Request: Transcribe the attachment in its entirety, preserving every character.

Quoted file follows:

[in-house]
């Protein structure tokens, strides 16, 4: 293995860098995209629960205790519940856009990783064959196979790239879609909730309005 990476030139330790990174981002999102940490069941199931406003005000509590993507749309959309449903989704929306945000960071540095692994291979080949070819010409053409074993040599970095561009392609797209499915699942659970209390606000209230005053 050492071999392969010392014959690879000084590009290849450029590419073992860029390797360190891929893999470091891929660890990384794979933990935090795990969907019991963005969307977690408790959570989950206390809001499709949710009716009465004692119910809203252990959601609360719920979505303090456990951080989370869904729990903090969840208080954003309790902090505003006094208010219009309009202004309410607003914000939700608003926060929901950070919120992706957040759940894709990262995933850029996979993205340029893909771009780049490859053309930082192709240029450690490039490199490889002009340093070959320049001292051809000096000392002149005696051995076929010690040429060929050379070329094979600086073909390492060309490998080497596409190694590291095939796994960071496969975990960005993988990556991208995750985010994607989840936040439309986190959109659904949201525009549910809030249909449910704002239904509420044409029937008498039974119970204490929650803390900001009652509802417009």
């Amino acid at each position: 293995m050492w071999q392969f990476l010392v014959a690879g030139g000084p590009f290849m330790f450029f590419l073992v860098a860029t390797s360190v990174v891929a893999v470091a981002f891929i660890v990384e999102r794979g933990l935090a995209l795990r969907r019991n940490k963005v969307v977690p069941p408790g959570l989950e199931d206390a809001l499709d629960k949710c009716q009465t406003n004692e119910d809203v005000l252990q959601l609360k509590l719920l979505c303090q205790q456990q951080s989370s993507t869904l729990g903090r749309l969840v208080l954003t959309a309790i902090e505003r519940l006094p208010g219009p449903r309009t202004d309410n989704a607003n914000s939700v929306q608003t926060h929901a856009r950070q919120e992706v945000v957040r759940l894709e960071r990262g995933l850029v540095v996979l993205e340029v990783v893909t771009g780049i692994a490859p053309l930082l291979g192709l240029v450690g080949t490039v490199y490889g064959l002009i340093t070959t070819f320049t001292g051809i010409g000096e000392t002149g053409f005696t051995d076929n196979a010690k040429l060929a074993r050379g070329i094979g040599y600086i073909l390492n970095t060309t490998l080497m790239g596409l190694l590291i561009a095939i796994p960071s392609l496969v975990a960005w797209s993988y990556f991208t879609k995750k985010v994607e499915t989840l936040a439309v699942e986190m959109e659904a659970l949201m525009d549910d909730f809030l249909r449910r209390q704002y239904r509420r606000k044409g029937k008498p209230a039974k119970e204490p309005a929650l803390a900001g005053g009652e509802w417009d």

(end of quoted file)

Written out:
[in-house]
């Protein structure tokens, strides 16, 4: 293995860098995209629960205790519940856009990783064959196979790239879609909730309005 990476030139330790990174981002999102940490069941199931406003005000509590993507749309959309449903989704929306945000960071540095692994291979080949070819010409053409074993040599970095561009392609797209499915699942659970209390606000209230005053 050492071999392969010392014959690879000084590009290849450029590419073992860029390797360190891929893999470091891929660890990384794979933990935090795990969907019991963005969307977690408790959570989950206390809001499709949710009716009465004692119910809203252990959601609360719920979505303090456990951080989370869904729990903090969840208080954003309790902090505003006094208010219009309009202004309410607003914000939700608003926060929901950070919120992706957040759940894709990262995933850029996979993205340029893909771009780049490859053309930082192709240029450690490039490199490889002009340093070959320049001292051809000096000392002149005696051995076929010690040429060929050379070329094979600086073909390492060309490998080497596409190694590291095939796994960071496969975990960005993988990556991208995750985010994607989840936040439309986190959109659904949201525009549910809030249909449910704002239904509420044409029937008498039974119970204490929650803390900001009652509802417009």
């Amino acid at each position: 293995m050492w071999q392969f990476l010392v014959a690879g030139g000084p590009f290849m330790f450029f590419l073992v860098a860029t390797s360190v990174v891929a893999v470091a981002f891929i660890v990384e999102r794979g933990l935090a995209l795990r969907r019991n940490k963005v969307v977690p069941p408790g959570l989950e199931d206390a809001l499709d629960k949710c009716q009465t406003n004692e119910d809203v005000l252990q959601l609360k509590l719920l979505c303090q205790q456990q951080s989370s993507t869904l729990g903090r749309l969840v208080l954003t959309a309790i902090e505003r519940l006094p208010g219009p449903r309009t202004d309410n989704a607003n914000s939700v929306q608003t926060h929901a856009r950070q919120e992706v945000v957040r759940l894709e960071r990262g995933l850029v540095v996979l993205e340029v990783v893909t771009g780049i692994a490859p053309l930082l291979g192709l240029v450690g080949t490039v490199y490889g064959l002009i340093t070959t070819f320049t001292g051809i010409g000096e000392t002149g053409f005696t051995d076929n196979a010690k040429l060929a074993r050379g070329i094979g040599y600086i073909l390492n970095t060309t490998l080497m790239g596409l190694l590291i561009a095939i796994p960071s392609l496969v975990a960005w797209s993988y990556f991208t879609k995750k985010v994607e499915t989840l936040a439309v699942e986190m959109e659904a659970l949201m525009d549910d909730f809030l249909r449910r209390q704002y239904r509420r606000k044409g029937k008498p209230a039974k119970e204490p309005a929650l803390a900001g005053g009652e509802w417009d």